Samuel Narroway posed as a SafeWork SA inspector in a series of bizarre incidents at the Adelaide head office of taxi company Yellow Cab, a police station, two Target stores, a KFC outlet and two homes between late 2013 and early 2014.
He pleaded guilty to all charges and was fined $15,000 in the Magistrates Court last month.
Industrial Magistrate Stephen Lieschke ruled that Narroway’s offences “involved risk to the community, damage to the credibility of SafeWork SA and to professional work health safety consultants”.
“They involved significant planning and some were executed with an alarming level of intimidation,” his judgement says.
In one of the incidents, in February 2014, Narroway arrived at a KFC outlet in Elizabeth, introducing himself as “Sam from SafeWork SA”, Lieschke’s judgement says.
Narroway claimed he needed to inspect the site due to a photo that had gone viral on social media and caused the store significant negative publicity six months earlier.
Asked for identification by a store supervisor, Narroway produced a badge with the words “private detective” on it.
When the supervisor refused him entry into the store, Narroway claimed he had the power to arrest any employee that refused him entry.
When he was eventually allowed to enter the store, the judgement says, Narroway looked at the store’s fire extinguishers, asked where money was kept and asked to see safety documents before leaving, indicating there were “no serious issues” and there was little chance of further action being taken.
When later interviewed, Narroway denied having presented himself as a SafeWork inspector.
In a separate offence the following week, Narroway presented an affidavit to the Elizabeth police station in which he claimed to be a SafeWork inspector and recommended that police prosecute a hairdressing salon for having an unsafe workplace.
The affidavit contained Narroway’s version of events regarding a disturbance at the Smithfield salon.
When interviewed, he could not recall providing an affidavit to police.
Lieschke ruled that “the attempt to mislead the police and the associated recommendation to prosecute was naive but extremely bold”.
Earlier in 2014, Narroway entered the head office of Yellow Cab presenting himself as a SafeWork inspector, claiming he had a summons or subpoena for the contact details of a the owner and driver of a taxi.
The manager observed Narroway’s car to be a white Commodore station wagon, covered with prominent green and yellow safety signs.
According the judgement, Narroway claimed a Yellow Cab taxi driver had been driving unsafely and warned, falsely, he had the power to detain, pending police attendance.
Narroway suggested the driver would be fined up to $5000 for dangerous driving, and imprisoned for abusing a SafeWork inspector.
Lieschke ruled the offence “likely arose from an occasion of Mr Narroway’s aggressive driving”.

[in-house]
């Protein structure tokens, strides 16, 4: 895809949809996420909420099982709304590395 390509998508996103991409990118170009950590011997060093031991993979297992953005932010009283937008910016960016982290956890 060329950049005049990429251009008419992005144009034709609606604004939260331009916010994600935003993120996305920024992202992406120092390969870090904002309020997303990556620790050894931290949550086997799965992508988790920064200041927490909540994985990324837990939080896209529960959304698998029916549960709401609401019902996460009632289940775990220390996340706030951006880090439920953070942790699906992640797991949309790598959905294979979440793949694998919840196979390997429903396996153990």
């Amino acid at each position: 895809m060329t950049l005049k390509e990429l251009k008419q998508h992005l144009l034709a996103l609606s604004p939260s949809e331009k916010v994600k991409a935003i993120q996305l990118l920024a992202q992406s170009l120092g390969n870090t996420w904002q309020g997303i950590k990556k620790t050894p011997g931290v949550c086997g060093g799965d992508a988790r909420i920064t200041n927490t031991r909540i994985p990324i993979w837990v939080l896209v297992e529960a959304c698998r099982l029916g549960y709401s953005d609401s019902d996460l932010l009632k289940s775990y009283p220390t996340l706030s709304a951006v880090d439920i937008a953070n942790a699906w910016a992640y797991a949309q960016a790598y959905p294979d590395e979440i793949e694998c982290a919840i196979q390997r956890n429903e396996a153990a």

That afternoon, Narroway arrived at the front door of the 71-year-old taxi owner’s home, presenting a silver star-shaped badge and claiming to be a SafeWork inspector.
He claimed that the Yellow Cab taxi driver had run a SafeWork vehicle off the road and warned the driver could be fined, and forced to display a sign saying ‘unsafe workplace’, the judgement says.
That evening, Narroway visited the house of the taxi driver, threatening to impose a $2000 fine “if he was not telling the truth” and claiming SafeWork inspectors had “more powers than police in these matters”.
The driver recalled that he had had a minor encounter with a SafeWork SA vehicle the previous day.
The driver said he gave the driver of a SafeWork car “the bird” after it had sped up as he was attempting to enter heavy traffic on Main North Road.
When questioned about the incidents by SafeWork SA investigators, Narroway denied presenting himself as an official inspector at the Yellow Cab head office, and denied visiting the homes of both the taxi owner and taxi driver.
He also denied having written notes that related to the driver that were found in a notebook seized from him – although he conceded the handwriting was similar to his.
Prosecutors said Narroway’s offences contained a “self-serving and potentially sinister element” and that he “appeared to be weaving together some personal or business interest with repeatedly impersonating an official government SafeWork inspector for some potential financial reward”.
However, there was no allegation he gained any direct financial benefit from the offences.
Narroway acknowledged from the beginning of his submissions to the court that his offences were “stupid, illegal and wrong”.
He said he had been under the influence of some prohibited substances during “some stages” of his offending in 2013 and 2014, and that he had, during the same period, been operating a legitimate occupational health and safety advisory business called Resilient Group.
He said that in the past “there has been some confusion as to whether myself or my salespeople go around being inspectors or consultants”.
Narroway was fined $15,000, plus the Victims of Crime Levy and the prosecutor’s legal costs.
Previous to his 2013 and 2014 offences, Narroway was repeatedly sentenced and convicted for fraud and dishonesty offences between 2008 and 2012.
According to Lieschke’s judgement, he had also used multiple names: Sam Turner, Sam Byers, Sam Smith and Sam Norroway.
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